For situations where sample size is limited and there is a need to isolate multiple cell types, one may wish to perform a sequential separation procedure. This avoids dividing the sample and ensures higher recovery of purified cell populations. Sequential separation is ideal for chimerism analysis, which is typically performed on small blood samples and requires techniques that can isolate more than one cell type from a single starting sample for lineage-specific analysis.
Most of our sequential separation protocols can isolate 3 cells types from 1 sample, as follows:
The entire sample is labeled with an antibody targeting the first cell type, these cells are then coupled to magnetic nanoparticles and the sample is placed in the magnet. The supernatant with unlabeled cells is removed to a new tube, leaving the first desired cell type in the magnet.
The unlabeled fraction from the first separation can then be labeled with an antibody targeting the second cell type. These labeled cells are isolated as described above, and the supernatant is again removed to a new tube for the final separation step.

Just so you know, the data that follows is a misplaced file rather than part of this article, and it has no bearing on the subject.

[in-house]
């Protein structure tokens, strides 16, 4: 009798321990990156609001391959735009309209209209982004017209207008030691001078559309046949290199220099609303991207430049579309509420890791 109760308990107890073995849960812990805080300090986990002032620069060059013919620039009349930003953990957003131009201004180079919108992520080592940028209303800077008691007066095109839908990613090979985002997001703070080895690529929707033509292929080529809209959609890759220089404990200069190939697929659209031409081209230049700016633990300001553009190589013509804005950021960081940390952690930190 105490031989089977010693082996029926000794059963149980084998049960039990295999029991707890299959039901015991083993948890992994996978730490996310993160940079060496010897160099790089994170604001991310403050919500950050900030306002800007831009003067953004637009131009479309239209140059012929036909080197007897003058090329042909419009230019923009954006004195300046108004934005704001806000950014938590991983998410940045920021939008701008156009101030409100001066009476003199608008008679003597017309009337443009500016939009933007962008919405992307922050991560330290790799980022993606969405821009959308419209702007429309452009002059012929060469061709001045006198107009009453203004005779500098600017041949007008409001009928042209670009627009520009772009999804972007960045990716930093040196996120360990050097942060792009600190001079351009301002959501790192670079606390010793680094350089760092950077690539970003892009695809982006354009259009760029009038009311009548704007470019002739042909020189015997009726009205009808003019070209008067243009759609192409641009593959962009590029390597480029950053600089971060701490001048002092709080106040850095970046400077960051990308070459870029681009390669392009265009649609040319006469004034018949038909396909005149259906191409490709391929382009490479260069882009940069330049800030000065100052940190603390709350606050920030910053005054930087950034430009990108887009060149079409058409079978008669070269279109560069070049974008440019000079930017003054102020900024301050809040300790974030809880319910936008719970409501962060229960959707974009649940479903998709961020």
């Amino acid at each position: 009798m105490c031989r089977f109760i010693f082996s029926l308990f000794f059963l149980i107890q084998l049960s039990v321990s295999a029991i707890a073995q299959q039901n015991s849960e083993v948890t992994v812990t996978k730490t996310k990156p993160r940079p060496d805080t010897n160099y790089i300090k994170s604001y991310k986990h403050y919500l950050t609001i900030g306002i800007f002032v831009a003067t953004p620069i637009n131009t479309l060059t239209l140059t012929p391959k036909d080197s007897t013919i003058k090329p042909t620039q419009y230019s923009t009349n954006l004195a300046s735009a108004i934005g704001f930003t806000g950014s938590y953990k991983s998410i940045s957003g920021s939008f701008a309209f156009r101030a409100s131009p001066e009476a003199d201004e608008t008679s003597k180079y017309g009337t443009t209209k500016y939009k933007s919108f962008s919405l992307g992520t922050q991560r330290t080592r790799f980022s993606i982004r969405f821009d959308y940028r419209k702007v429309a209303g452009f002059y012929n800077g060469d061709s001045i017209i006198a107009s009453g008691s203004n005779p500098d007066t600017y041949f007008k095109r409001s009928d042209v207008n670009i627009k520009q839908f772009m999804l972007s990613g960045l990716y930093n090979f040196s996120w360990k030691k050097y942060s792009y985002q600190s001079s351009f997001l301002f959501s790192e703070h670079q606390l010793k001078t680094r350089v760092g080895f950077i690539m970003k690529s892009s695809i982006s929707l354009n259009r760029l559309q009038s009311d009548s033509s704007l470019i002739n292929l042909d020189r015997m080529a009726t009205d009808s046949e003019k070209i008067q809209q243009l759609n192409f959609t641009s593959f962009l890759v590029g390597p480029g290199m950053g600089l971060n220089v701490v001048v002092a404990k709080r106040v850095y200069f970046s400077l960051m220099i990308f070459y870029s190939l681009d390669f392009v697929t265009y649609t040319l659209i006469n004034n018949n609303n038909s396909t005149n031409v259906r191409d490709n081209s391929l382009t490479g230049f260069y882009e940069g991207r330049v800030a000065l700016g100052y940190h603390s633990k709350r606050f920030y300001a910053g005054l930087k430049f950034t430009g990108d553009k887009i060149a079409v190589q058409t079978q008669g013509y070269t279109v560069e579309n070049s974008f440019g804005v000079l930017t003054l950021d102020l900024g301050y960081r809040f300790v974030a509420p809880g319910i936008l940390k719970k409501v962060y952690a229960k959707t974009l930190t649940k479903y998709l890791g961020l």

The third cell type is isolated in the same manner, and the supernatant can simply be poured off.
This method can be applied to virtually any combination of cell types desired. At STEMCELL Technologies, we have focused on optimizing various combinations specifically for HLA labs, but the technique can be used in many applications. General Tips for Sequential Separation:
Positive selection of a desired cell type must always be performed on an unlabelled cell population; either (a) the original starting sample, (b) the poured-off fraction from a positive selection, or (c) the poured-off fraction or enriched cell population from a negative selection.
We generally recommend isolating the most rare cell type first (to minimize cell losses), and the most frequent cell type last (however this convention cannot always be followed, please contact us for recommendations).
Advantages of Sequential Separation:
Allows you to work from a smaller starting volume
Maximizes cell recovery
Quick and easy way to isolate multiple cell types
Can be automated using RoboSep to avoid cross contamination
For a poster detailing a sequential separation procedure to isolate B cells, T cells and myeloid cells for chimerism analysis, please see here.
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